In Asia (excluding Japan and Australia), institutions committed to Net Zero only manage 4.3% of total AuM, although this trend may start to shift with the establishment of GFANZ regional networks in Asia-Pacific and Africa.[4] States themselves can play their part – those with sovereign wealth must craft long-term strategies to channel investment towards climate-positive solutions, and those with export credit agencies and other development financing institutions could align their missions with the Paris goals.

Second, policy and financial support will need to be directed towards critical decarbonization technologies that are not currently at commercial viability, including carbon capture, nuclear, green hydrogen, and industrial sectors such as steel and cement. To deliver Net Zero these technologies and sectors will need to go from near-zero investment in actual projects in 2020 to hundreds of billions of dollars a year through 2050.

Progress has been made in recent years with USD6.4bn (including corporate and government R&D and VC funding) invested in CCUS in 2022. Policies supporting CCUS deployment have been introduced in the U.S. and Japan, bolstering existing CCUS schemes in countries including Norway and Australia.

However, in an environment where private investment in cutting-edge technologies is limited by the reality that there are less risky opportunities available, public finance will need to be deployed to ensure viability across every stage of development, from R&D to pilot facilities, first-of-a-kind commercial scale projects, public procurement and ongoing subsidies.[5]

Public debate will need to change on the road to decarbonization

Third, alignment between stakeholders will require enhanced engagementand a reframing of public debate. Achieving Net Zero may require behavioral change and an acceptance that compromise will be necessary on the path to the greater common good. Policy will need to be tailored for different markets, regions and sectors, requiring policymakers to work in tandem with the private sector for an on-the-ground perspective of the investment incentives required and the barriers to scaling technologies. As the last year has shown, there is still robust demand for coal, natural gas, and oil in a world with limited security of supply. Dramatic falls in the price of high-carbon energy may reduce political will to phase out fossil fuel production, while price rises make carbon pricing measures more politically challenging. Policymakers should therefore prioritize how to manage this inherent volatility.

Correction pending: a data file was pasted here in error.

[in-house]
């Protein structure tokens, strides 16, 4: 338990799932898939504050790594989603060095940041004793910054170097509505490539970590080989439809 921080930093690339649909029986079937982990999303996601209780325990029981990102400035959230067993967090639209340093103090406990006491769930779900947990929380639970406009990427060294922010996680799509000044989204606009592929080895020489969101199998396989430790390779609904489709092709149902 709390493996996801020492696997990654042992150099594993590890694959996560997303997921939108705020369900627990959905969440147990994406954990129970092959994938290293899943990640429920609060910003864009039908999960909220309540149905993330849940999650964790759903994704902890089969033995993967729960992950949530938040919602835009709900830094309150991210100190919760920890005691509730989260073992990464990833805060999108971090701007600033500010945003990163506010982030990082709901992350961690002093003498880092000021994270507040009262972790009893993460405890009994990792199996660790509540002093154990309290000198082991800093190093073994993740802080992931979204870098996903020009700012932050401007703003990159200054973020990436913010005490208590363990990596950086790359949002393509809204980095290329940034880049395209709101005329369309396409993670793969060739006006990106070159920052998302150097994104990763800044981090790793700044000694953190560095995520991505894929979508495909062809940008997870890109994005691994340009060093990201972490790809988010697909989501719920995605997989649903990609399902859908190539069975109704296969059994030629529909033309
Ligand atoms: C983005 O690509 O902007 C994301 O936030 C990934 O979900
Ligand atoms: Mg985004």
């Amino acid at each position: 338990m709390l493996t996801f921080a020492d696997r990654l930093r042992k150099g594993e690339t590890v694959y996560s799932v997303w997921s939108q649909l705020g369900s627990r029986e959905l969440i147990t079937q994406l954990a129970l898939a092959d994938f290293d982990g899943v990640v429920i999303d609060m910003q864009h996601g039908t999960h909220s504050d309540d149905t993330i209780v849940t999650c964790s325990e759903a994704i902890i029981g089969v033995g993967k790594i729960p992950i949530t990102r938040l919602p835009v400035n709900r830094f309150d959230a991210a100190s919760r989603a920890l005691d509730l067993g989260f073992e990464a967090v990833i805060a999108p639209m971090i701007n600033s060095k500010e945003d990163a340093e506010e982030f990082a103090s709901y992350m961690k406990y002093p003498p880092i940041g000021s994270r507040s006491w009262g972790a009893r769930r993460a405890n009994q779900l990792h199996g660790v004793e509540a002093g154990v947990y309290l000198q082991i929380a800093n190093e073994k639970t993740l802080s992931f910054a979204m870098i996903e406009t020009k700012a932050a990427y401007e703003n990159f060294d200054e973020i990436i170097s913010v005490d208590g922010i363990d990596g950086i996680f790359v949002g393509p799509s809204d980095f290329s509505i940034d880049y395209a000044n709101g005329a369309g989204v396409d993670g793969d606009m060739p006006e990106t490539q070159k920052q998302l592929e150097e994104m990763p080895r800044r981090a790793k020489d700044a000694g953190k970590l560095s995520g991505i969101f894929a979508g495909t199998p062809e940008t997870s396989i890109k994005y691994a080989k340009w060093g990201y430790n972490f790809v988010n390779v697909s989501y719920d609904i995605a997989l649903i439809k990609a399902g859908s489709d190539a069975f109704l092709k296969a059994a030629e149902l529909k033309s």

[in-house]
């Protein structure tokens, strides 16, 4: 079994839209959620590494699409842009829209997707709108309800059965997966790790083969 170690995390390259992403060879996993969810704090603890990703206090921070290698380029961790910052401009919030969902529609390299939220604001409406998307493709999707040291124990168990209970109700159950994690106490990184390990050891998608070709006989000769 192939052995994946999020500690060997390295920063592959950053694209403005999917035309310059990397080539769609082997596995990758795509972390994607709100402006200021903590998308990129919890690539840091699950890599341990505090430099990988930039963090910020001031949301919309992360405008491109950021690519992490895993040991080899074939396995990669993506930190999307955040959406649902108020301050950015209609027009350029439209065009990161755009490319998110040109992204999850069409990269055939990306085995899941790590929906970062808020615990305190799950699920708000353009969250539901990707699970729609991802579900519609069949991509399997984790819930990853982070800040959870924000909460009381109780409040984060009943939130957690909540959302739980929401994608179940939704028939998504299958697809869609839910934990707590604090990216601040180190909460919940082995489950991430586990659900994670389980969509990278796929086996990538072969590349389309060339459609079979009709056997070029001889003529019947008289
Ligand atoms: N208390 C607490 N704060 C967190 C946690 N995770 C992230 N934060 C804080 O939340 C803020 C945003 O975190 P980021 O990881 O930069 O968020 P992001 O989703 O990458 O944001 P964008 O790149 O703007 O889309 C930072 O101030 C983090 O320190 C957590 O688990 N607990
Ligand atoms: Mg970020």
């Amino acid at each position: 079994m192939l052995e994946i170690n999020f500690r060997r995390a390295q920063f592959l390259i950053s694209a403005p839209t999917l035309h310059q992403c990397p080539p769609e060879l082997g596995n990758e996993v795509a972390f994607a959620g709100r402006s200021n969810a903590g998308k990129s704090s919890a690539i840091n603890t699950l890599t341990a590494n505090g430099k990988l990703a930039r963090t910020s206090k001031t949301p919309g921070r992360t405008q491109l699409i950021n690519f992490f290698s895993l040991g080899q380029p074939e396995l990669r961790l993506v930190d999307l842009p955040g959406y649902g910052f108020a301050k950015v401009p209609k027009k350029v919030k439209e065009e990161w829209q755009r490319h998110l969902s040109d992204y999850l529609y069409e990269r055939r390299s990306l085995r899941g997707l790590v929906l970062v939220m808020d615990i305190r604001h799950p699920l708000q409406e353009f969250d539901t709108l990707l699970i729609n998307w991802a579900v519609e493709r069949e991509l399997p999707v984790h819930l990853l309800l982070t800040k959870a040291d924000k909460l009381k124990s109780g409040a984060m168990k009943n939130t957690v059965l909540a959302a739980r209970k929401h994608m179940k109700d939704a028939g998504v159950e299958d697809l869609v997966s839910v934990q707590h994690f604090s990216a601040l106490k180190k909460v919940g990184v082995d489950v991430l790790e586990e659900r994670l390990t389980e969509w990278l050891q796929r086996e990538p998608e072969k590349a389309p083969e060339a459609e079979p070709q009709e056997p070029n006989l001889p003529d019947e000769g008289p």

Finally, a just transition is essential. To encourage international collaboration, every effort must be made to protect communities that currently rely on fossil fuels or that will be impacted by low-carbon solutions, and to support developing economies through the transition. This will include the scaling up of the type of funding delivered through Just Energy Transition Partnerships to retire and decommission fossil fuel infrastructure and provide financial support and jobs for existing workers.

MDBs and DFIs will need to fuel up or receive additional capital to support these programs, and to channel their funding in ways that mobilizes private finance. They can do so by using concessional capital more effectively to provide political risk support or liquidity to increase funding for less commercial sectors and regions, and by lowering the cost of capital to enable greater investment from local public and private sources.

As discussed in Part 3, this is not currently happening – 56% of public finance is concentrated in transport and energy systems, and almost 50% is delivered through project-level market-rate debt. To support the Net Zero transition in this way will require MDBs and DFIs to increase their risk appetite, and provide capacity-building and technical assistance for local financial institutions that do not have the resources to develop expertise in climate-aligned industries. Implementing the above solutions and enabling the Net Zero transition requires capacity building at every level among public and private institutions.